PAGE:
What sorts of ads can I run?

  • Expanded Text Ads: three headlines and two descriptions at 90 characters each.
  • Dynamic Search Ads: just like Expanded Text Ads, they’re served to searchers-based queries that match the content of your website.
  • Product Ads: contains an image, price, product description, and company name. Product ads appear outside the general text search results at the top of the page.
  • Microsoft Audience Ads: remarketing ads across sites like MSN, Outlook.com, Microsoft Edge, and other Microsoft Advertising Network partners.
  • Responsive Search Ads: you provide up to fifteen headlines and four descriptions, and using these, Microsoft Advertising mixes and matches the best-performing combinations.

How do I optimise Microsoft/ Bing ads?

Optimising your Microsoft ads is the sum of a few parts.

  • Focus on your highest-performing keywords: You have to define and refine your keywords. Use Microsoft Advertising Keyword Planner to do your keyword research and then choose and monitor your match types to ensure they’re driving the right traffic to you. Building your negative keyword list is equally as important and takes time to build into an effective shield against unwanted clicks. When your ads have been running for a few days, visit the ‘Reports’ section of your Microsoft Ads console and check out ‘search terms’. This will tell you which terms are getting clicks, what the click-through rate is (CTR), your ad position and more. To optimise for the best keywords, you’re looking for those that result in the highest number of conversions. Invest your spending in those and continuously build variations around those terms.
  • Keep the competition in sight: You’ll learn a lot by monitoring what your competition is up to. If they’re ranking above you, look at their site speed and quality, the kinds of words they’re using on their landing page and how many keywords they’re using in paid search and their ad creative (copy) to ascertain what they’re doing right and where you can improve. There are a variety of effective tools that can help evaluate your competitors and gain insights into what’s working for them so that you can try it, too.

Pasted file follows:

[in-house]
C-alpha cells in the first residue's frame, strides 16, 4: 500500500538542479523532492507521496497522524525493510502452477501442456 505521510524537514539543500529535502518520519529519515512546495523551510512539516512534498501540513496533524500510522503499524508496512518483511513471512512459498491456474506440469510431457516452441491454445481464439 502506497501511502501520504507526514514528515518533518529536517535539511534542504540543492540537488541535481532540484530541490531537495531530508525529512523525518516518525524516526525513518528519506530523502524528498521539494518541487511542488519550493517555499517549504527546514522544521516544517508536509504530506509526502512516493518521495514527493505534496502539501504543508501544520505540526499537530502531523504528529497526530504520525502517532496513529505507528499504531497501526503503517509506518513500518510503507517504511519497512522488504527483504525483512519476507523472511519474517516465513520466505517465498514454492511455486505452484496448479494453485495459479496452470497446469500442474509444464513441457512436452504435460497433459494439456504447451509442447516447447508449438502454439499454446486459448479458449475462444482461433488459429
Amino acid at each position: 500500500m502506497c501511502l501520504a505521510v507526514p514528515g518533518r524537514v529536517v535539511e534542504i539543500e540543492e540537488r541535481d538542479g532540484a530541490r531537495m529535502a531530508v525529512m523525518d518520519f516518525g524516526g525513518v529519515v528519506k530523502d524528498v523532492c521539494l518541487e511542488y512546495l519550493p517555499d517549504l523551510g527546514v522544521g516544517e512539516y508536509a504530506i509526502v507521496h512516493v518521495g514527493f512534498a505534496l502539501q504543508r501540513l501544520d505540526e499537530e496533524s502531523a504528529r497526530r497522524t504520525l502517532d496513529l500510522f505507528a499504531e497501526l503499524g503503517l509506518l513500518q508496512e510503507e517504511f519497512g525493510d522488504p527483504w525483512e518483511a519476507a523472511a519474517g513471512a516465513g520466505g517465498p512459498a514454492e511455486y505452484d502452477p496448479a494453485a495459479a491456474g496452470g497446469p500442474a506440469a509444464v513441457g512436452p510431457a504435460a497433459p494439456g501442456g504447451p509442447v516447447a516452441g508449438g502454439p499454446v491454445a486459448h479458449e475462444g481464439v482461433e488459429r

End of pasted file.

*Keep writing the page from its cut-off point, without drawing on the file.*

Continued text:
• Leverage targeting capabilities: Microsoft Ads allows you to fine-tune your location and demographic targeting in a way that Google Ads does not. Use this to your advantage by really drilling down on the most profitable customers and focusing your ad spend on them.
  • Make quality a priority. Your quality score can range from 1 to 10 (10 is the highest), and it’s the best way to determine how to optimise your keywords, ads and landing pages to help improve your ROI. Your quality score relies on a combination of expected click-through rate (CTR), ad relevance, and landing page experience, all of which range from below average to above average and result in the 1 – 10 quality score ranking.

Webmaster Tools (Bing’s variation of Google Search Console) is a helpful tool to analyse performance, and for your paid search activity, the ‘Search Performance’ area is a gold mine. You can use this tool to determine what is working in your search engine optimisation that you can potentially use in your paid search activity by analysing clicks, impressions, average CTR, and average position, and you can segment the data further by keyword and pages.


Put simply, if you’re on Google, you should be on Bing. The interface and offerings are similar, and you can sync your accounts to keep the process simple. You also have access to more detailed targeting options that you’re presented with on Google so that you can drill down on your highest-value audience segments.

Where reach is concerned, by getting in on Bing, you’re reaching an older, more affluent audience, generally, at a cheaper CPC than you can score on Google.

While you may not commit the same level of spend to Microsoft Ads as you do Google Ads, remember, it’s not a set-and-forget deal. If you get it up and running and lose steam, your results will probably be lacklustre. If you commit to optimising your Microsoft Ads, you’ll likely find that, over time, you will have established an effective second-tier paid search channel to Google Ads. This approach not only presents new revenue opportunities but also safeguards your bottom line from unforeseen or adverse changes to either platform.

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Luke Ashmore-Delaney